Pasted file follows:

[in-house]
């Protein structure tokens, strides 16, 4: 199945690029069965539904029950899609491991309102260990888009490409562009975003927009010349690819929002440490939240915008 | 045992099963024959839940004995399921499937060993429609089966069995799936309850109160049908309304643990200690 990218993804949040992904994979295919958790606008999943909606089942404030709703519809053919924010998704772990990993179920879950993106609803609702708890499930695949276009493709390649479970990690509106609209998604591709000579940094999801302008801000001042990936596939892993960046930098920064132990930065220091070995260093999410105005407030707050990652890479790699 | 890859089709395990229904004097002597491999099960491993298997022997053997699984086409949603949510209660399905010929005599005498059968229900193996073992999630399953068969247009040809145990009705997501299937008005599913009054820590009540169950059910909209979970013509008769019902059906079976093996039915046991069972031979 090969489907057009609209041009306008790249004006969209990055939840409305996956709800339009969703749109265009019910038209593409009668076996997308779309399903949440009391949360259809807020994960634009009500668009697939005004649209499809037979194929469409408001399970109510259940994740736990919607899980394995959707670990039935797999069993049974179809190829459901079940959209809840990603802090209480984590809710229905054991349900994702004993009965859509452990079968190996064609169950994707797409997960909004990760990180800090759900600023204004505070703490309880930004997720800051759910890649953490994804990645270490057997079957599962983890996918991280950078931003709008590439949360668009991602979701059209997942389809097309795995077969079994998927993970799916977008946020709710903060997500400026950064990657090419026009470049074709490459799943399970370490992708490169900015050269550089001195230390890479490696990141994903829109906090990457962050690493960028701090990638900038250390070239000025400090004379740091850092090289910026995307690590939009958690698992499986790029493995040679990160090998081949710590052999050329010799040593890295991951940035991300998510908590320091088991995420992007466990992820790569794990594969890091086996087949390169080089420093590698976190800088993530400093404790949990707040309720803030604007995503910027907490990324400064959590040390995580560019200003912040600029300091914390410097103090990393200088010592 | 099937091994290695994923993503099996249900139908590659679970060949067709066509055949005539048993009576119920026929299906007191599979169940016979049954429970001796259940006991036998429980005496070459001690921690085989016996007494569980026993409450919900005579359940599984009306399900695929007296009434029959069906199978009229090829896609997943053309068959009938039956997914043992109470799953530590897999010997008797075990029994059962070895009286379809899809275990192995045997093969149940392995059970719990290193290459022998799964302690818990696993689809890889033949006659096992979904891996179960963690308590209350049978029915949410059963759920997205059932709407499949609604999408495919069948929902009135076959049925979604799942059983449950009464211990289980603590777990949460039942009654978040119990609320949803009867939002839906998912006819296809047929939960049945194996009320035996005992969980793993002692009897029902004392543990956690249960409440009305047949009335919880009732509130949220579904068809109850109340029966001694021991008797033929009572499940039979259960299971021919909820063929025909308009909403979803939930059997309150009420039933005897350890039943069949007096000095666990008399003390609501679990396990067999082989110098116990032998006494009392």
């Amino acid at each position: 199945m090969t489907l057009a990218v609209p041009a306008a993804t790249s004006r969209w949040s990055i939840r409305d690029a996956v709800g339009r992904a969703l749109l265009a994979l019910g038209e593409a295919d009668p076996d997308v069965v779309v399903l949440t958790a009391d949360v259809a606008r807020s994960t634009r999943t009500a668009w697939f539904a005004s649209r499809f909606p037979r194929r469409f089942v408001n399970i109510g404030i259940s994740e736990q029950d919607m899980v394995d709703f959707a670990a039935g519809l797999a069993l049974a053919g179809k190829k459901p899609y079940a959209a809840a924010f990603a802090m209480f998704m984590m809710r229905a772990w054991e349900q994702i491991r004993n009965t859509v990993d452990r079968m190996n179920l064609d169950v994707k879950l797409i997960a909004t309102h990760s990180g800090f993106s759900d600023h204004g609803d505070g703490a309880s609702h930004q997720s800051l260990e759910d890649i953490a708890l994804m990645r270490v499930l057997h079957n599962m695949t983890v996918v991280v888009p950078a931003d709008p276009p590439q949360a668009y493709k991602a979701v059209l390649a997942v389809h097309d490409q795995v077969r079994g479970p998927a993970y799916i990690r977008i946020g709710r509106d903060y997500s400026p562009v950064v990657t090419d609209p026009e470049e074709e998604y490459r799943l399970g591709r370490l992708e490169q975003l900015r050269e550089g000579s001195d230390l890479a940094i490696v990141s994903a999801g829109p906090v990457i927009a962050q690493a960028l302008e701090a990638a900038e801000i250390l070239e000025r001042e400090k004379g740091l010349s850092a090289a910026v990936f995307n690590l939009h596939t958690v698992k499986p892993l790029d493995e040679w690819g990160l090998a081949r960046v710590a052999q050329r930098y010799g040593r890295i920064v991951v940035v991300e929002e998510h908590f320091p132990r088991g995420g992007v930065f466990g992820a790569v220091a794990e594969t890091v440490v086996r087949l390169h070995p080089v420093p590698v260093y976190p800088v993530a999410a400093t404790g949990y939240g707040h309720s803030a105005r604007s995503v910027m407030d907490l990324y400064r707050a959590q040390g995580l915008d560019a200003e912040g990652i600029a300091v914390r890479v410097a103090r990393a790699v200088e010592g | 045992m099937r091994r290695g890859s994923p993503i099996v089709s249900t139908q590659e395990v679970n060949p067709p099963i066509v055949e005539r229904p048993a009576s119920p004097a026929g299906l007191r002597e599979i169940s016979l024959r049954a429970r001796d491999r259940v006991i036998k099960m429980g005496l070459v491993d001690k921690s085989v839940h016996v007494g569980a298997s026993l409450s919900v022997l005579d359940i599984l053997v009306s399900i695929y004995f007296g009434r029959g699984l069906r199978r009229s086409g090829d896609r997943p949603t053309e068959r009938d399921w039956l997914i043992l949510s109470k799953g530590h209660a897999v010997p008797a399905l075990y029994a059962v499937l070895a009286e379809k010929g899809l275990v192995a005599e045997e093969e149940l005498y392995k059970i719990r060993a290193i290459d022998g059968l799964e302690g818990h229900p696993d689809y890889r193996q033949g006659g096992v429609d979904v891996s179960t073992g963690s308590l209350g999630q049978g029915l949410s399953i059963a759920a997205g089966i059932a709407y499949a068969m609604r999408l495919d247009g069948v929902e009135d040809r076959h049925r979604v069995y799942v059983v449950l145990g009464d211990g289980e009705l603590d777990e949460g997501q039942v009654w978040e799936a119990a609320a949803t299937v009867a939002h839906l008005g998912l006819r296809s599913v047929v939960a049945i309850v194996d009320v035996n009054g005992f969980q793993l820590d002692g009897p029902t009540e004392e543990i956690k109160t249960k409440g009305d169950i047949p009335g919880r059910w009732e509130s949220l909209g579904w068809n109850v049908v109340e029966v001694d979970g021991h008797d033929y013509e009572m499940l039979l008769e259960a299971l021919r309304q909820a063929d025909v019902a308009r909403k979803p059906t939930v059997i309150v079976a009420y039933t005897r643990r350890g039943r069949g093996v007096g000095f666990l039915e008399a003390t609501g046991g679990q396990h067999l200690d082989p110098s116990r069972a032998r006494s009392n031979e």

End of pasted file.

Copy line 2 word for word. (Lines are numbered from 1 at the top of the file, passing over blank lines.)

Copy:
């Protein structure tokens, strides 16, 4: 199945690029069965539904029950899609491991309102260990888009490409562009975003927009010349690819929002440490939240915008 | 045992099963024959839940004995399921499937060993429609089966069995799936309850109160049908309304643990200690 990218993804949040992904994979295919958790606008999943909606089942404030709703519809053919924010998704772990990993179920879950993106609803609702708890499930695949276009493709390649479970990690509106609209998604591709000579940094999801302008801000001042990936596939892993960046930098920064132990930065220091070995260093999410105005407030707050990652890479790699 | 890859089709395990229904004097002597491999099960491993298997022997053997699984086409949603949510209660399905010929005599005498059968229900193996073992999630399953068969247009040809145990009705997501299937008005599913009054820590009540169950059910909209979970013509008769019902059906079976093996039915046991069972031979 090969489907057009609209041009306008790249004006969209990055939840409305996956709800339009969703749109265009019910038209593409009668076996997308779309399903949440009391949360259809807020994960634009009500668009697939005004649209499809037979194929469409408001399970109510259940994740736990919607899980394995959707670990039935797999069993049974179809190829459901079940959209809840990603802090209480984590809710229905054991349900994702004993009965859509452990079968190996064609169950994707797409997960909004990760990180800090759900600023204004505070703490309880930004997720800051759910890649953490994804990645270490057997079957599962983890996918991280950078931003709008590439949360668009991602979701059209997942389809097309795995077969079994998927993970799916977008946020709710903060997500400026950064990657090419026009470049074709490459799943399970370490992708490169900015050269550089001195230390890479490696990141994903829109906090990457962050690493960028701090990638900038250390070239000025400090004379740091850092090289910026995307690590939009958690698992499986790029493995040679990160090998081949710590052999050329010799040593890295991951940035991300998510908590320091088991995420992007466990992820790569794990594969890091086996087949390169080089420093590698976190800088993530400093404790949990707040309720803030604007995503910027907490990324400064959590040390995580560019200003912040600029300091914390410097103090990393200088010592 | 099937091994290695994923993503099996249900139908590659679970060949067709066509055949005539048993009576119920026929299906007191599979169940016979049954429970001796259940006991036998429980005496070459001690921690085989016996007494569980026993409450919900005579359940599984009306399900695929007296009434029959069906199978009229090829896609997943053309068959009938039956997914043992109470799953530590897999010997008797075990029994059962070895009286379809899809275990192995045997093969149940392995059970719990290193290459022998799964302690818990696993689809890889033949006659096992979904891996179960963690308590209350049978029915949410059963759920997205059932709407499949609604999408495919069948929902009135076959049925979604799942059983449950009464211990289980603590777990949460039942009654978040119990609320949803009867939002839906998912006819296809047929939960049945194996009320035996005992969980793993002692009897029902004392543990956690249960409440009305047949009335919880009732509130949220579904068809109850109340029966001694021991008797033929009572499940039979259960299971021919909820063929025909308009909403979803939930059997309150009420039933005897350890039943069949007096000095666990008399003390609501679990396990067999082989110098116990032998006494009392």